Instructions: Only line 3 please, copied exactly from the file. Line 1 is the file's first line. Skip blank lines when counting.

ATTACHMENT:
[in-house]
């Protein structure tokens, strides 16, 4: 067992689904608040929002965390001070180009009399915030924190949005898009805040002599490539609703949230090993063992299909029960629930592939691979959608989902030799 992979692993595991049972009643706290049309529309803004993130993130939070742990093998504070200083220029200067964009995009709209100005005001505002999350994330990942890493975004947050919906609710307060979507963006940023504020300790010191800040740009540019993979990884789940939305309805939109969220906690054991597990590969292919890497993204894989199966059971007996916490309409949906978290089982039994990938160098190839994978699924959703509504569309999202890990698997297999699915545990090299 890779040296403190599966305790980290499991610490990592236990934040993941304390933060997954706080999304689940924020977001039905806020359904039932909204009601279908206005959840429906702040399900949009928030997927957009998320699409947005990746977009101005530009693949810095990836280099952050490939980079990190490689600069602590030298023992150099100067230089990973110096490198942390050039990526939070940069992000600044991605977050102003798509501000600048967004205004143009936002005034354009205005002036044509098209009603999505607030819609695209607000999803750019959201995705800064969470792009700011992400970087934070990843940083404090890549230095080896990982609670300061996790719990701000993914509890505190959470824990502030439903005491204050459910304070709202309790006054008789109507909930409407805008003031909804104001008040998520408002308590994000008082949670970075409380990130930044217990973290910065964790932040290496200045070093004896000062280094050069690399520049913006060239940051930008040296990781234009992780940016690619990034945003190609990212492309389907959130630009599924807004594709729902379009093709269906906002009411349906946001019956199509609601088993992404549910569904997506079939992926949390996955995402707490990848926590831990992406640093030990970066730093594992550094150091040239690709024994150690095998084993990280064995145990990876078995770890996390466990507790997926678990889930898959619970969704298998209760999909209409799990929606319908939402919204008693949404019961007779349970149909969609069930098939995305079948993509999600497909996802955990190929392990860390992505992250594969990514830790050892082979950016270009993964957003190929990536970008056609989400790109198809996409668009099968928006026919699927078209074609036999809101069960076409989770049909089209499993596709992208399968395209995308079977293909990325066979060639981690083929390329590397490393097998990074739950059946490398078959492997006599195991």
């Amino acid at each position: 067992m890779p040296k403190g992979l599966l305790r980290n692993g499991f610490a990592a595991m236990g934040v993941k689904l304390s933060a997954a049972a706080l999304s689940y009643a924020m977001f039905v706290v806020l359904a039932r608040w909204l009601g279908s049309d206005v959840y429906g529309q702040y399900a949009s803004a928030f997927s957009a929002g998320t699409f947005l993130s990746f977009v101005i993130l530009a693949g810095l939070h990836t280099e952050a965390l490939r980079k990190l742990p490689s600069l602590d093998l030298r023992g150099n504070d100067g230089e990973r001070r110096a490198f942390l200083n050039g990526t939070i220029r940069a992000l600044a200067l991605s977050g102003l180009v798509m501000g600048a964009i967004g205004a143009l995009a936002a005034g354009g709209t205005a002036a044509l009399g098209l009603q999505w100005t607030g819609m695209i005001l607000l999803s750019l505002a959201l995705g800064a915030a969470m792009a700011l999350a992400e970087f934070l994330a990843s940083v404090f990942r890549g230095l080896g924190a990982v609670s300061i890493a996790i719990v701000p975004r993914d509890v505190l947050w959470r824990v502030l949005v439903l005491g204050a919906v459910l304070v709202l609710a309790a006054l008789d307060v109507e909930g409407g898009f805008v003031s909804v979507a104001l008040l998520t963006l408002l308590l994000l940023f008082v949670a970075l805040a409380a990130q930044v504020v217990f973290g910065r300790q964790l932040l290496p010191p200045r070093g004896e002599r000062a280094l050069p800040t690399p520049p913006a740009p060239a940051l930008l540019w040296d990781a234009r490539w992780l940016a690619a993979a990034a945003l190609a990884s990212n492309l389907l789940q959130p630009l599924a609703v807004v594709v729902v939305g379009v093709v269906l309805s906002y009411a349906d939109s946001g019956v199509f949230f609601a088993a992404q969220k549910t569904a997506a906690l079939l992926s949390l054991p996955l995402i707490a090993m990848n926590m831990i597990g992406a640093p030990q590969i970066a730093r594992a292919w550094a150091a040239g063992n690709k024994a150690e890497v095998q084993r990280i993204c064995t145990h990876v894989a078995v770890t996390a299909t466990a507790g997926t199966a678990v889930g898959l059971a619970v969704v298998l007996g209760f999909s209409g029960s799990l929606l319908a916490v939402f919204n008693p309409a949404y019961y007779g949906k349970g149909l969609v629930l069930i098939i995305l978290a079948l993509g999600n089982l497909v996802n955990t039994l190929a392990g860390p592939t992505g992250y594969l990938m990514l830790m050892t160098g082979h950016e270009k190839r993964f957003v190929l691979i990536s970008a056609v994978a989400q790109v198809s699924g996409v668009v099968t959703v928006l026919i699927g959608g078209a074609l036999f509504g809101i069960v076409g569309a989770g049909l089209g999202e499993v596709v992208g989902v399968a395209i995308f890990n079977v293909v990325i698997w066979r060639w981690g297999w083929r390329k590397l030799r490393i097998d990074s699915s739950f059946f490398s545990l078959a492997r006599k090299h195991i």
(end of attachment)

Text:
């Amino acid at each position: 067992m890779p040296k403190g992979l599966l305790r980290n692993g499991f610490a990592a595991m236990g934040v993941k689904l304390s933060a997954a049972a706080l999304s689940y009643a924020m977001f039905v706290v806020l359904a039932r608040w909204l009601g279908s049309d206005v959840y429906g529309q702040y399900a949009s803004a928030f997927s957009a929002g998320t699409f947005l993130s990746f977009v101005i993130l530009a693949g810095l939070h990836t280099e952050a965390l490939r980079k990190l742990p490689s600069l602590d093998l030298r023992g150099n504070d100067g230089e990973r001070r110096a490198f942390l200083n050039g990526t939070i220029r940069a992000l600044a200067l991605s977050g102003l180009v798509m501000g600048a964009i967004g205004a143009l995009a936002a005034g354009g709209t205005a002036a044509l009399g098209l009603q999505w100005t607030g819609m695209i005001l607000l999803s750019l505002a959201l995705g800064a915030a969470m792009a700011l999350a992400e970087f934070l994330a990843s940083v404090f990942r890549g230095l080896g924190a990982v609670s300061i890493a996790i719990v701000p975004r993914d509890v505190l947050w959470r824990v502030l949005v439903l005491g204050a919906v459910l304070v709202l609710a309790a006054l008789d307060v109507e909930g409407g898009f805008v003031s909804v979507a104001l008040l998520t963006l408002l308590l994000l940023f008082v949670a970075l805040a409380a990130q930044v504020v217990f973290g910065r300790q964790l932040l290496p010191p200045r070093g004896e002599r000062a280094l050069p800040t690399p520049p913006a740009p060239a940051l930008l540019w040296d990781a234009r490539w992780l940016a690619a993979a990034a945003l190609a990884s990212n492309l389907l789940q959130p630009l599924a609703v807004v594709v729902v939305g379009v093709v269906l309805s906002y009411a349906d939109s946001g019956v199509f949230f609601a088993a992404q969220k549910t569904a997506a906690l079939l992926s949390l054991p996955l995402i707490a090993m990848n926590m831990i597990g992406a640093p030990q590969i970066a730093r594992a292919w550094a150091a040239g063992n690709k024994a150690e890497v095998q084993r990280i993204c064995t145990h990876v894989a078995v770890t996390a299909t466990a507790g997926t199966a678990v889930g898959l059971a619970v969704v298998l007996g209760f999909s209409g029960s799990l929606l319908a916490v939402f919204n008693p309409a949404y019961y007779g949906k349970g149909l969609v629930l069930i098939i995305l978290a079948l993509g999600n089982l497909v996802n955990t039994l190929a392990g860390p592939t992505g992250y594969l990938m990514l830790m050892t160098g082979h950016e270009k190839r993964f957003v190929l691979i990536s970008a056609v994978a989400q790109v198809s699924g996409v668009v099968t959703v928006l026919i699927g959608g078209a074609l036999f509504g809101i069960v076409g569309a989770g049909l089209g999202e499993v596709v992208g989902v399968a395209i995308f890990n079977v293909v990325i698997w066979r060639w981690g297999w083929r390329k590397l030799r490393i097998d990074s699915s739950f059946f490398s545990l078959a492997r006599k090299h195991i």